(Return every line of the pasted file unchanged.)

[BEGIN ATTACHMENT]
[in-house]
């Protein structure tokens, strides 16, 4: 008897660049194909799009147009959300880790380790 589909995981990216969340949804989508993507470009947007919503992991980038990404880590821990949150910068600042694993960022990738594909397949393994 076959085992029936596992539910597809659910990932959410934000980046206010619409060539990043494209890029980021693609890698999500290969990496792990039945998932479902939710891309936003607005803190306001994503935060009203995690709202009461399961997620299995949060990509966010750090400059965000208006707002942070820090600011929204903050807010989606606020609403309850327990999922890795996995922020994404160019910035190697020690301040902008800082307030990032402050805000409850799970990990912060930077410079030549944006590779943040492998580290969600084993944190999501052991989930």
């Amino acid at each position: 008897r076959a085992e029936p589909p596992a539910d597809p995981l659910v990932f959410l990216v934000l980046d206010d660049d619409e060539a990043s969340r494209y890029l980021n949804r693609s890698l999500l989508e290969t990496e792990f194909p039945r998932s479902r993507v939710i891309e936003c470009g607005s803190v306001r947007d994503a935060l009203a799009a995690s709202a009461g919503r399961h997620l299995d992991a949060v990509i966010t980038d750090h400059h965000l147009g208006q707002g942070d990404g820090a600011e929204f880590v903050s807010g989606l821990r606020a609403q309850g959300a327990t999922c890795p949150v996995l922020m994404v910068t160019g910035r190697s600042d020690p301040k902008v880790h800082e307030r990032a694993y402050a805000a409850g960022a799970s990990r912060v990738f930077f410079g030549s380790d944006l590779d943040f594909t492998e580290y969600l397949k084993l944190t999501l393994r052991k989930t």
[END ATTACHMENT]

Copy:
[in-house]
């Protein structure tokens, strides 16, 4: 008897660049194909799009147009959300880790380790 589909995981990216969340949804989508993507470009947007919503992991980038990404880590821990949150910068600042694993960022990738594909397949393994 076959085992029936596992539910597809659910990932959410934000980046206010619409060539990043494209890029980021693609890698999500290969990496792990039945998932479902939710891309936003607005803190306001994503935060009203995690709202009461399961997620299995949060990509966010750090400059965000208006707002942070820090600011929204903050807010989606606020609403309850327990999922890795996995922020994404160019910035190697020690301040902008800082307030990032402050805000409850799970990990912060930077410079030549944006590779943040492998580290969600084993944190999501052991989930």
């Amino acid at each position: 008897r076959a085992e029936p589909p596992a539910d597809p995981l659910v990932f959410l990216v934000l980046d206010d660049d619409e060539a990043s969340r494209y890029l980021n949804r693609s890698l999500l989508e290969t990496e792990f194909p039945r998932s479902r993507v939710i891309e936003c470009g607005s803190v306001r947007d994503a935060l009203a799009a995690s709202a009461g919503r399961h997620l299995d992991a949060v990509i966010t980038d750090h400059h965000l147009g208006q707002g942070d990404g820090a600011e929204f880590v903050s807010g989606l821990r606020a609403q309850g959300a327990t999922c890795p949150v996995l922020m994404v910068t160019g910035r190697s600042d020690p301040k902008v880790h800082e307030r990032a694993y402050a805000a409850g960022a799970s990990r912060v990738f930077f410079g030549s380790d944006l590779d943040f594909t492998e580290y969600l397949k084993l944190t999501l393994r052991k989930t």